Also, as great a creation as we human beings are, we are not really that awesome. We could be, but as we are now, we are most definitely not. We have no business knowing Good from Evil. Heck, we’re having trouble enough with that right now on earth. That’s what’s behind this whole mess we’re in. We asked to learn good and evil, and we are right in the thick of this knowledge. Life could be paradise (as intended) if we weren’t so darned curious about evil. But there we go again….just because there’s something we don’t know, we automatically want to know it, as proven way back when.

So, in closing, here are some things I’ve learned, in short:

Knowledge is Power, but not such that we are automatically entitled.


Get over yourself. You don’t need to know everything. It’s not your job.

and, to quote The Rock: “We’re on a need-to-know basis, and you don’t need to know.”

Ok. I’m done scolding myself.
Keep it real, everybody. May your days be full of pleasant surprises.

Leave a comment

Filed under Challenge, Logic, Spiritual Application, State of the world, the Bible

First we had the X-Games, now we have X-logic?

Lately, I’ve noticed a trend in arguments. Not just with Christians, but with most people in general. Each side seems to stand on either side of the see-saw, and instead of leveling things out, the see-saw just goes up and down. Here’s an example:

Guy 1: “Maybe we shouldn’t be so strict on our office dress code.”

Guy 2: “So you think our employees should just be able to wear whatever they want? That’s so unprofessional! We have to look our best.”

Ok, do you really think that Guy 1 made that suggestion with the intent of employees “wearing whatever they want?” Most likely, Guy 1  just wanted to be able to forgo his suit coat after office arrival, or lessen the requirement to wear a tie every single day. But, as is the trend I see these days, the other arguer seems to assume the extreme.

Here’s another example:

Guy 1: “Some day, I would like to play my instrument for church. My instrument is percussion.”

Guy 2: “So you think we should just rock out for our worship services? That’s so irreverent! Church should not turn into a rock concert.”

I know, I went there. Truthfully, I don’t even like talking about worship styles because it never seems to go anywhere and there are so many more important things to tackle, but it just fit here. I myself am a percussionist, so I can relate. Now I’m not actively trying to get my drumset into the sanctuary (even though sometimes the organ does need a little foundational rhythm so we can all hit the same note at the same time!), but if I happen to be talking to someone who is against drums in church, they assume that since I play drums, I would automatically want to play super loud and be the center of attention and try to turn the worship service into a contemporary Christian concert. Personally, I would rather hide in an orchestra pit and pound out a no-frills, fundamental meter to guide other instruments (as is the primary purpose of percussion). I think every instrument should blend together to make a balanced, harmonious sound, not necessarily have one ring out over everyone else. But often times, the extreme is assumed just because of the word “drums.”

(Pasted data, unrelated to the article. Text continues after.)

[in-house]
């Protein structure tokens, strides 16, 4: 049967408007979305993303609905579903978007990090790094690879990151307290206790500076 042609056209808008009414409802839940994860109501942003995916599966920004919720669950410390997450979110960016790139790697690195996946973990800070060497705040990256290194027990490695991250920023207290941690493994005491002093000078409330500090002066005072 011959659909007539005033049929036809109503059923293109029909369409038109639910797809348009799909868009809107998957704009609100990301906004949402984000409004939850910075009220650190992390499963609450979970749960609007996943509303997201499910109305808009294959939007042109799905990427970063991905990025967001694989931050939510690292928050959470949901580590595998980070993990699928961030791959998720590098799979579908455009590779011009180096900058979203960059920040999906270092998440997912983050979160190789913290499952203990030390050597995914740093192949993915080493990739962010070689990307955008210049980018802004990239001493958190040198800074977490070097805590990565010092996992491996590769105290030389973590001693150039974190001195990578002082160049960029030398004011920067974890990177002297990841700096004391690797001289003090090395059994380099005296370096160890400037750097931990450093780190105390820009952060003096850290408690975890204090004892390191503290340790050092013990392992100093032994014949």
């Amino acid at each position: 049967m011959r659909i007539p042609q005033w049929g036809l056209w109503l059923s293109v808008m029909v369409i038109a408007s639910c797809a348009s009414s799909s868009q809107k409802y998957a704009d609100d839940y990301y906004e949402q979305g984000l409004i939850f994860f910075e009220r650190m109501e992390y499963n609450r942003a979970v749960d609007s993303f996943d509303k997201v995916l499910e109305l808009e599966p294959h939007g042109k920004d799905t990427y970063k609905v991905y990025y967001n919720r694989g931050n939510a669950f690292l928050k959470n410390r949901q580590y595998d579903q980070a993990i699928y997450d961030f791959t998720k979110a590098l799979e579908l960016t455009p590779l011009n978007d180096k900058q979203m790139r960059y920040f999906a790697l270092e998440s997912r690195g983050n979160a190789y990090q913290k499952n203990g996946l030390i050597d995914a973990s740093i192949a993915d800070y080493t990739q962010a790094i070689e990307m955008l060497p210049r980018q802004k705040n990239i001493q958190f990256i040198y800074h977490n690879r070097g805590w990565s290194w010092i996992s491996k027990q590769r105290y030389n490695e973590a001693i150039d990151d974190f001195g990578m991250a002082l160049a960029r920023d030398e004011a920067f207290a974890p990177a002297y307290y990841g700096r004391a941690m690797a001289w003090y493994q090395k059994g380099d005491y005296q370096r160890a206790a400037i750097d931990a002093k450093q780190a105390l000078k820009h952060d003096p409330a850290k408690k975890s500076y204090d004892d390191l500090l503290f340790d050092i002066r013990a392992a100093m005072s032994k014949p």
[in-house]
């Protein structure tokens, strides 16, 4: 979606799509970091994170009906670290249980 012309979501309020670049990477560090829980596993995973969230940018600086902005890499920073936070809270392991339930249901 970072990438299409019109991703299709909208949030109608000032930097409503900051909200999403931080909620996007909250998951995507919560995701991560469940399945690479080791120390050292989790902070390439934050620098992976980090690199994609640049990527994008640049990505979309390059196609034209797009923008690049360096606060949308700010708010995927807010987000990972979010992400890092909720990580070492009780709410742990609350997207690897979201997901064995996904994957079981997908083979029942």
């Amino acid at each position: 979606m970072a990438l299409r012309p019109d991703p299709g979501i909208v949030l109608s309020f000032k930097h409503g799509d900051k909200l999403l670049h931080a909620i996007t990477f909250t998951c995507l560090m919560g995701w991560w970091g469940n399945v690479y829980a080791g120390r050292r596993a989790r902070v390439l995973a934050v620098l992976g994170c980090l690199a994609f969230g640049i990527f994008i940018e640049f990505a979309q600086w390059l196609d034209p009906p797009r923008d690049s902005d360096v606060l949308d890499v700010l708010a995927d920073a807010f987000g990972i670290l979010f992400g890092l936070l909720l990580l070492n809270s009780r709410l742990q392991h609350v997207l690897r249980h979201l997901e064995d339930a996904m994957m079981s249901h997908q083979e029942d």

Here’s another example I heard just before the election:

Woman 1: “I think I might vote for Obama.”

Guy 1: “You would vote for someone who wants to kill babies? That’s very unlike you! Don’t you realize he’s pro-choice?”

In this conversation, Guy 1 seems to think that if you aren’t pro-life, you are pro-abortion. No, pro-choice doesn’t mean you like abortion. That seems obvious. But I’ve heard this kind of argument even before this conversation. I’ve heard this kind of “Xtreme” Logic in waaaay too many places. It drives me batty. Have we lost our common sense?

Xtreme logic seems to be infiltrating our thought processes, whether it is about politics, personal opinions, or religion. Where did this come from? Why do we tend to assume the worst, way on the other end of the spectrum, if someone disagrees with us? Why do we take things so personally? Why do we get so defensive? Why are we so paranoid?

I hope we don’t forget that our God is a God of balance. We are advised in Ecclesiastes 7:18 that “18 It is good to grasp the one and not let go of the other. The man who fears God will avoid all extremes.”

We should always stand our ground on our beliefs, but let’s also try to avoid this “X-logic.”


Filed under Challenge, Daily Normalcy, Spiritual Application, State of the world, Stress

If only they’d look a little closer…

There’s a country song that is played on the radio quite frequently, and it’s lyrics make me sad. It shows a common mentality of average joes these days. The song is Everybody Wants to go to Heaven by Kenny Chesney. Here are the lyrics:

Preacher told me last Sunday mornin’
“Son, you better start livin’ right:”
You need to quit the women and whiskey
And carrying on all night.”

Don’t you wanna hear him call your name,